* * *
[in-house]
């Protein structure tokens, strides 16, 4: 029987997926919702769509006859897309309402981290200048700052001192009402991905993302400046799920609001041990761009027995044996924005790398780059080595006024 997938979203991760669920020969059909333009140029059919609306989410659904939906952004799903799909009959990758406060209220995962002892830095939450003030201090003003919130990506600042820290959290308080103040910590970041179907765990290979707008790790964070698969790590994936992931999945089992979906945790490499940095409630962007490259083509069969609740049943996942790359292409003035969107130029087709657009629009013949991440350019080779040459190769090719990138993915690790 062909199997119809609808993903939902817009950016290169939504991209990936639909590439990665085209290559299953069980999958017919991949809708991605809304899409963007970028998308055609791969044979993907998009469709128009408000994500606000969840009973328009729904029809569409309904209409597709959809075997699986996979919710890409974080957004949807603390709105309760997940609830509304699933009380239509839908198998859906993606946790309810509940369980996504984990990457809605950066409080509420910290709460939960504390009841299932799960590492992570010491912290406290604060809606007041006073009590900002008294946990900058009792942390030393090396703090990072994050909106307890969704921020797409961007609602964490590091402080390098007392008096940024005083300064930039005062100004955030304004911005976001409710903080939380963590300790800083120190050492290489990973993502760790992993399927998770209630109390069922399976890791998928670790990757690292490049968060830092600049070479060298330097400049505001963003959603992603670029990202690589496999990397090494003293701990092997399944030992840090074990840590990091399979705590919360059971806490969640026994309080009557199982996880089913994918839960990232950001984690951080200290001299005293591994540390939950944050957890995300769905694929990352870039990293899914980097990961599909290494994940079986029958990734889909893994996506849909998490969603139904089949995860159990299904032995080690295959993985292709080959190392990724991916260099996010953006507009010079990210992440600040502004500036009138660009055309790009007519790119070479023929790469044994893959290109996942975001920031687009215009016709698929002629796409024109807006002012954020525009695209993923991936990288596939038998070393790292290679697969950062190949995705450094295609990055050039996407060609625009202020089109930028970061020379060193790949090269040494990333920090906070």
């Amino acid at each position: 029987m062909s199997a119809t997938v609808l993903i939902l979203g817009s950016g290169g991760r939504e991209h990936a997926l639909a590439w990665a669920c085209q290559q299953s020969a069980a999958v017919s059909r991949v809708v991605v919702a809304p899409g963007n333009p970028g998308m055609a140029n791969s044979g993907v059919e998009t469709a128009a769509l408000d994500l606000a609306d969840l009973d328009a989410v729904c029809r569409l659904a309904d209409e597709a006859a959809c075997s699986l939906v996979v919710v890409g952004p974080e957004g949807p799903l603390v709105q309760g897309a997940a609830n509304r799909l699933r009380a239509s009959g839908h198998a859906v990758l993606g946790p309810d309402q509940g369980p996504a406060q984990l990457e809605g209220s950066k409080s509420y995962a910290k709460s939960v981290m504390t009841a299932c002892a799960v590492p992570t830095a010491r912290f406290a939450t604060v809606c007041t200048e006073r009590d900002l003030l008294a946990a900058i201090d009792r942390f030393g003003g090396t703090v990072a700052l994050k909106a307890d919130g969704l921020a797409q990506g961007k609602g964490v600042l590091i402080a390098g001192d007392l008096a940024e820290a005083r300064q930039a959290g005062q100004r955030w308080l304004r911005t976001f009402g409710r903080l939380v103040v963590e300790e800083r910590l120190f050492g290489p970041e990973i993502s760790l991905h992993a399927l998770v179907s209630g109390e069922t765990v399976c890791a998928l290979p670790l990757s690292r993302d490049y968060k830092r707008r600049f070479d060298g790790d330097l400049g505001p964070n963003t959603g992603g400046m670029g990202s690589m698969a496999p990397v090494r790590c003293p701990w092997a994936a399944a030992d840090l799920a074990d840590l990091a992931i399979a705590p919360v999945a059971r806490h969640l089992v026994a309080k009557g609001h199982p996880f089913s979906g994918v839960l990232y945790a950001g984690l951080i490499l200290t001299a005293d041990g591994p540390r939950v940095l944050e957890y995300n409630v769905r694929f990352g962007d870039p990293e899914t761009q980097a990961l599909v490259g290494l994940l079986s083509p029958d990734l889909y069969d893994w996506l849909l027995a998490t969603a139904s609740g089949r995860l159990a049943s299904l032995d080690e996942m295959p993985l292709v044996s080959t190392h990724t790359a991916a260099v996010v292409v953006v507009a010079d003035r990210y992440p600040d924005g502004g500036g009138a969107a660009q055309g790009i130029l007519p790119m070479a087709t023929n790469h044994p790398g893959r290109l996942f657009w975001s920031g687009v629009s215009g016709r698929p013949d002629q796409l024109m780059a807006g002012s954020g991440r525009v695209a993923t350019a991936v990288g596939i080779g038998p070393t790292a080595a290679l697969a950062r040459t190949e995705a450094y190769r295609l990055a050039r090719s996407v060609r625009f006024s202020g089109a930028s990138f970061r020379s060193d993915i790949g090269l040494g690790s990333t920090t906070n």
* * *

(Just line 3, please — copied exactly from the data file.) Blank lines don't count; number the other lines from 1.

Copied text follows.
């Amino acid at each position: 029987m062909s199997a119809t997938v609808l993903i939902l979203g817009s950016g290169g991760r939504e991209h990936a997926l639909a590439w990665a669920c085209q290559q299953s020969a069980a999958v017919s059909r991949v809708v991605v919702a809304p899409g963007n333009p970028g998308m055609a140029n791969s044979g993907v059919e998009t469709a128009a769509l408000d994500l606000a609306d969840l009973d328009a989410v729904c029809r569409l659904a309904d209409e597709a006859a959809c075997s699986l939906v996979v919710v890409g952004p974080e957004g949807p799903l603390v709105q309760g897309a997940a609830n509304r799909l699933r009380a239509s009959g839908h198998a859906v990758l993606g946790p309810d309402q509940g369980p996504a406060q984990l990457e809605g209220s950066k409080s509420y995962a910290k709460s939960v981290m504390t009841a299932c002892a799960v590492p992570t830095a010491r912290f406290a939450t604060v809606c007041t200048e006073r009590d900002l003030l008294a946990a900058i201090d009792r942390f030393g003003g090396t703090v990072a700052l994050k909106a307890d919130g969704l921020a797409q990506g961007k609602g964490v600042l590091i402080a390098g001192d007392l008096a940024e820290a005083r300064q930039a959290g005062q100004r955030w308080l304004r911005t976001f009402g409710r903080l939380v103040v963590e300790e800083r910590l120190f050492g290489p970041e990973i993502s760790l991905h992993a399927l998770v179907s209630g109390e069922t765990v399976c890791a998928l290979p670790l990757s690292r993302d490049y968060k830092r707008r600049f070479d060298g790790d330097l400049g505001p964070n963003t959603g992603g400046m670029g990202s690589m698969a496999p990397v090494r790590c003293p701990w092997a994936a399944a030992d840090l799920a074990d840590l990091a992931i399979a705590p919360v999945a059971r806490h969640l089992v026994a309080k009557g609001h199982p996880f089913s979906g994918v839960l990232y945790a950001g984690l951080i490499l200290t001299a005293d041990g591994p540390r939950v940095l944050e957890y995300n409630v769905r694929f990352g962007d870039p990293e899914t761009q980097a990961l599909v490259g290494l994940l079986s083509p029958d990734l889909y069969d893994w996506l849909l027995a998490t969603a139904s609740g089949r995860l159990a049943s299904l032995d080690e996942m295959p993985l292709v044996s080959t190392h990724t790359a991916a260099v996010v292409v953006v507009a010079d003035r990210y992440p600040d924005g502004g500036g009138a969107a660009q055309g790009i130029l007519p790119m070479a087709t023929n790469h044994p790398g893959r290109l996942f657009w975001s920031g687009v629009s215009g016709r698929p013949d002629q796409l024109m780059a807006g002012s954020g991440r525009v695209a993923t350019a991936v990288g596939i080779g038998p070393t790292a080595a290679l697969a950062r040459t190949e995705a450094y190769r295609l990055a050039r090719s996407v060609r625009f006024s202020g089109a930028s990138f970061r020379s060193d993915i790949g090269l040494g690790s990333t920090t906070n």